Traefik includes baked-in support for Docker and you can configure it almost fully through flags, with no need for config files. It supports hot-loading and automatically detects changes to environment. Best of all, it supports Let’s Encrypt right out of the box.

Traefik runs as a separate container and this single container can work across any number of separate projects you want. It works by listening to the Docker daemon and reacting to labels you define for each container.

Creating a Traefik Container

First create the network Traefik will use:

docker network create --driver bridge traefik_webgateway

Then create the actual Traefik container:

docker container run -d --name traefik_proxy \
    --network traefik_webgateway \
    -p 80:80 \
    -p 8080:8080 \
    --restart always \
    --volume /var/run/docker.sock:/var/run/docker.sock \
    --volume /dev/null:/traefik.toml \
    traefik --api --docker

With the above we,

  • tell Traefik to watch to a specific network (--network traefik_webgateway) for new containers. Any containers attached to this network can be monitored by Traefik.
  • tell Traefik to attach itself to the Docker daemon (--volume /var/run/docker.sock:/var/run/docker.sock). This is what allows Traefik to listen to the above network and read other containers’ labels.
  • decline the use of a config file (--volume /dev/null:/traefik.toml) to highlight Traefik’s ability to be completely configured via arguments.
  • bind host’s ports 80 and 8080 (-p 80:80 and -p 8080:8080) to Traefik.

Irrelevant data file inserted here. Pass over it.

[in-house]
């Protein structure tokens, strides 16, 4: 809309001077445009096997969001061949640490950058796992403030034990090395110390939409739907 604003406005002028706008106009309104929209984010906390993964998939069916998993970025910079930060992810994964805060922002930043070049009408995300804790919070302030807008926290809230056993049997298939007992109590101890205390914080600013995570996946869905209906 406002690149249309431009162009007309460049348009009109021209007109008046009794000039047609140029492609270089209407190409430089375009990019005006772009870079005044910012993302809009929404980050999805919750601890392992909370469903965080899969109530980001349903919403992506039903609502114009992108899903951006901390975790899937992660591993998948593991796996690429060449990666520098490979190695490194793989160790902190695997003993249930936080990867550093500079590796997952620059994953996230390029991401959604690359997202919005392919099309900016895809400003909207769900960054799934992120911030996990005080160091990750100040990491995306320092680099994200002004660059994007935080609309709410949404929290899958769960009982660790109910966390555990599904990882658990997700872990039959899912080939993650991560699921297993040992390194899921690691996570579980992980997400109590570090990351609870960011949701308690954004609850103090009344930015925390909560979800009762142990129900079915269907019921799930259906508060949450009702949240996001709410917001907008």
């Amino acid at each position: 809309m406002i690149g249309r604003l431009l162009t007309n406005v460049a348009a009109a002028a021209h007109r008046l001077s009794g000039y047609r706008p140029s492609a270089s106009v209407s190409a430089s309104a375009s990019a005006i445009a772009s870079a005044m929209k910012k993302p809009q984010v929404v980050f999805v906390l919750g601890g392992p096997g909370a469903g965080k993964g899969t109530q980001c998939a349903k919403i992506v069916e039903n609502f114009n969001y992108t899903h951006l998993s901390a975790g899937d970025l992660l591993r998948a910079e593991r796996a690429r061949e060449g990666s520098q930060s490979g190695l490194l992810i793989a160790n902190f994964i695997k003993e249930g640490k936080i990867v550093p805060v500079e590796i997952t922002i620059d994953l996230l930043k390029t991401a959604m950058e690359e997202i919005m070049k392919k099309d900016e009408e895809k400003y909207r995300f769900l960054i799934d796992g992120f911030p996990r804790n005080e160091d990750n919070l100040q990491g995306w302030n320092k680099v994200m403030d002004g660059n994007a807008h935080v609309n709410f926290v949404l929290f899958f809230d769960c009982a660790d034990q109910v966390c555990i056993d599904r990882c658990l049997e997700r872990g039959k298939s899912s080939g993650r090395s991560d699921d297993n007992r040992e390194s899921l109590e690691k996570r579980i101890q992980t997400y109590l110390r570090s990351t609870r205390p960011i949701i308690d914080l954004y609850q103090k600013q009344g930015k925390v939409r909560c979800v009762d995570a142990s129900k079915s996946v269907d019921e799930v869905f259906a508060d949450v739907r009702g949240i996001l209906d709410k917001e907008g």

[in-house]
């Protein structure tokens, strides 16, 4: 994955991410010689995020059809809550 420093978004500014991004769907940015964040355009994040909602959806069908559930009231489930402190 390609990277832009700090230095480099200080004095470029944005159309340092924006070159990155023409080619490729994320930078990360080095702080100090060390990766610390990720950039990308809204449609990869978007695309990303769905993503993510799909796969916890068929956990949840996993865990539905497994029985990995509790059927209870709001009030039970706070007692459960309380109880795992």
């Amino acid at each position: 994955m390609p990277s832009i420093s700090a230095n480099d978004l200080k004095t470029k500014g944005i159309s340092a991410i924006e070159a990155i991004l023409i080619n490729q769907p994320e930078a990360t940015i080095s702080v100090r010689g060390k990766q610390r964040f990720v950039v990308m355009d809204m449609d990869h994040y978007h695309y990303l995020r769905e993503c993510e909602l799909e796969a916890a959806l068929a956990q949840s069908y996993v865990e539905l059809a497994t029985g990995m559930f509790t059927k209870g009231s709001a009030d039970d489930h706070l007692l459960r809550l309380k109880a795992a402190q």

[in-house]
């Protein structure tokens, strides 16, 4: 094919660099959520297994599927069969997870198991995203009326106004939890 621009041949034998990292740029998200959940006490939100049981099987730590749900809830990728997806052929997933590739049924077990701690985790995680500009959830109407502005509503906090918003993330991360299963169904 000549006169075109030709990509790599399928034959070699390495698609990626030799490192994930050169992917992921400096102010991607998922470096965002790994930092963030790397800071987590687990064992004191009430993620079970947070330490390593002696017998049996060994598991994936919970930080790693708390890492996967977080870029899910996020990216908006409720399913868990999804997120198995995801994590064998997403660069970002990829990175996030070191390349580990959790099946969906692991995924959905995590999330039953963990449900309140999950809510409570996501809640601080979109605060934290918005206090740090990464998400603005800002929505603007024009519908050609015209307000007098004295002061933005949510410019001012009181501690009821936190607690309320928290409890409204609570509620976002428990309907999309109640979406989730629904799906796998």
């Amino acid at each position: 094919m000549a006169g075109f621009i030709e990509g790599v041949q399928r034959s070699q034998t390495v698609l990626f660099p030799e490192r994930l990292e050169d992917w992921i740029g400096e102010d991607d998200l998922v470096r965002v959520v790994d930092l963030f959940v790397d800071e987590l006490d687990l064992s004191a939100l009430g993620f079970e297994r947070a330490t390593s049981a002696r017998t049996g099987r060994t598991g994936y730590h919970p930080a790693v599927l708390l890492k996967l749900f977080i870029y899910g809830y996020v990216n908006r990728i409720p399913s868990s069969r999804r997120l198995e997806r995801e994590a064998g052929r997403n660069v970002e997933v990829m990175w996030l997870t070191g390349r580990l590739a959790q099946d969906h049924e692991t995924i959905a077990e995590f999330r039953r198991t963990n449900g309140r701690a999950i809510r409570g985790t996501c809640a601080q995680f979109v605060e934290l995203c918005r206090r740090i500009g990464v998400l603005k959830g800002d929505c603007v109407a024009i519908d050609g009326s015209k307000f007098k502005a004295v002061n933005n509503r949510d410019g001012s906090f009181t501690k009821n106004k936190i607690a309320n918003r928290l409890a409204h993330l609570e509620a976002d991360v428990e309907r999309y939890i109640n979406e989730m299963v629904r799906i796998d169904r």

• enable the Traefik GUI dashboard (--api)

How Traefik Solves the Port Dance

Traefik can automatically pick up any containers that use the traefik_webgateway network and reads labels applied.

For example, to spin up a new Nginx container you could do something like:

docker run -d --name some-nginx \
    -v ${PWD}:/usr/share/nginx/html:ro \
    --network traefik_webgateway \
    --label \
    --label traefik.frontend.rule=Host:some-nginx.localhost \
    --label traefik.port=80 \

Here we tell Traefik that this container’s hostname is some-nginx.localhost and it receives traffic on port 80.

If you open some-nginx.localhost in Chrome1 you should see the Nginx container responding.

Using hostnames directly without having to append port numbers to them makes working with Docker containers much easier than having to remember which port goes with which project and which container.

Traefik GUI

Above I mentioned the Traefik GUI dashboard. It listens on port 8080 so simply open localhost:8080 and you will see all the containers Traefik is currently monitoring for changes.

Non-port 80 Example